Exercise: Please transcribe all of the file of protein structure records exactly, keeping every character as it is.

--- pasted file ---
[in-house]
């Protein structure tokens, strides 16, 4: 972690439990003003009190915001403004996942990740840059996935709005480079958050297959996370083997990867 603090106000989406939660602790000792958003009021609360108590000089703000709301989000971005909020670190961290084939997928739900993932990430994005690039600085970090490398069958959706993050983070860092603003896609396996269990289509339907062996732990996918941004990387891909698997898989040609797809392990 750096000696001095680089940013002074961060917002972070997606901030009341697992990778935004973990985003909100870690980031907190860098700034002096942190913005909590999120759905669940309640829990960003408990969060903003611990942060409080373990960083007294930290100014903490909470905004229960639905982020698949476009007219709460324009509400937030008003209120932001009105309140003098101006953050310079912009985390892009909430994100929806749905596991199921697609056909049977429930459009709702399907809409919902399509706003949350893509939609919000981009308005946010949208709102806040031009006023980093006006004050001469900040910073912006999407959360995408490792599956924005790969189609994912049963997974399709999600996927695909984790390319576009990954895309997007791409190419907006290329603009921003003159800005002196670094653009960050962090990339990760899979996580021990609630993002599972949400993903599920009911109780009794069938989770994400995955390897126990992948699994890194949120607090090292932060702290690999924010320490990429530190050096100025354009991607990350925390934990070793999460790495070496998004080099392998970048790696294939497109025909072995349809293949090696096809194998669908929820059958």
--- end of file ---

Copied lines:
[in-house]
């Protein structure tokens, strides 16, 4: 972690439990003003009190915001403004996942990740840059996935709005480079958050297959996370083997990867 603090106000989406939660602790000792958003009021609360108590000089703000709301989000971005909020670190961290084939997928739900993932990430994005690039600085970090490398069958959706993050983070860092603003896609396996269990289509339907062996732990996918941004990387891909698997898989040609797809392990 750096000696001095680089940013002074961060917002972070997606901030009341697992990778935004973990985003909100870690980031907190860098700034002096942190913005909590999120759905669940309640829990960003408990969060903003611990942060409080373990960083007294930290100014903490909470905004229960639905982020698949476009007219709460324009509400937030008003209120932001009105309140003098101006953050310079912009985390892009909430994100929806749905596991199921697609056909049977429930459009709702399907809409919902399509706003949350893509939609919000981009308005946010949208709102806040031009006023980093006006004050001469900040910073912006999407959360995408490792599956924005790969189609994912049963997974399709999600996927695909984790390319576009990954895309997007791409190419907006290329603009921003003159800005002196670094653009960050962090990339990760899979996580021990609630993002599972949400993903599920009911109780009794069938989770994400995955390897126990992948699994890194949120607090090292932060702290690999924010320490990429530190050096100025354009991607990350925390934990070793999460790495070496998004080099392998970048790696294939497109025909072995349809293949090696096809194998669908929820059958």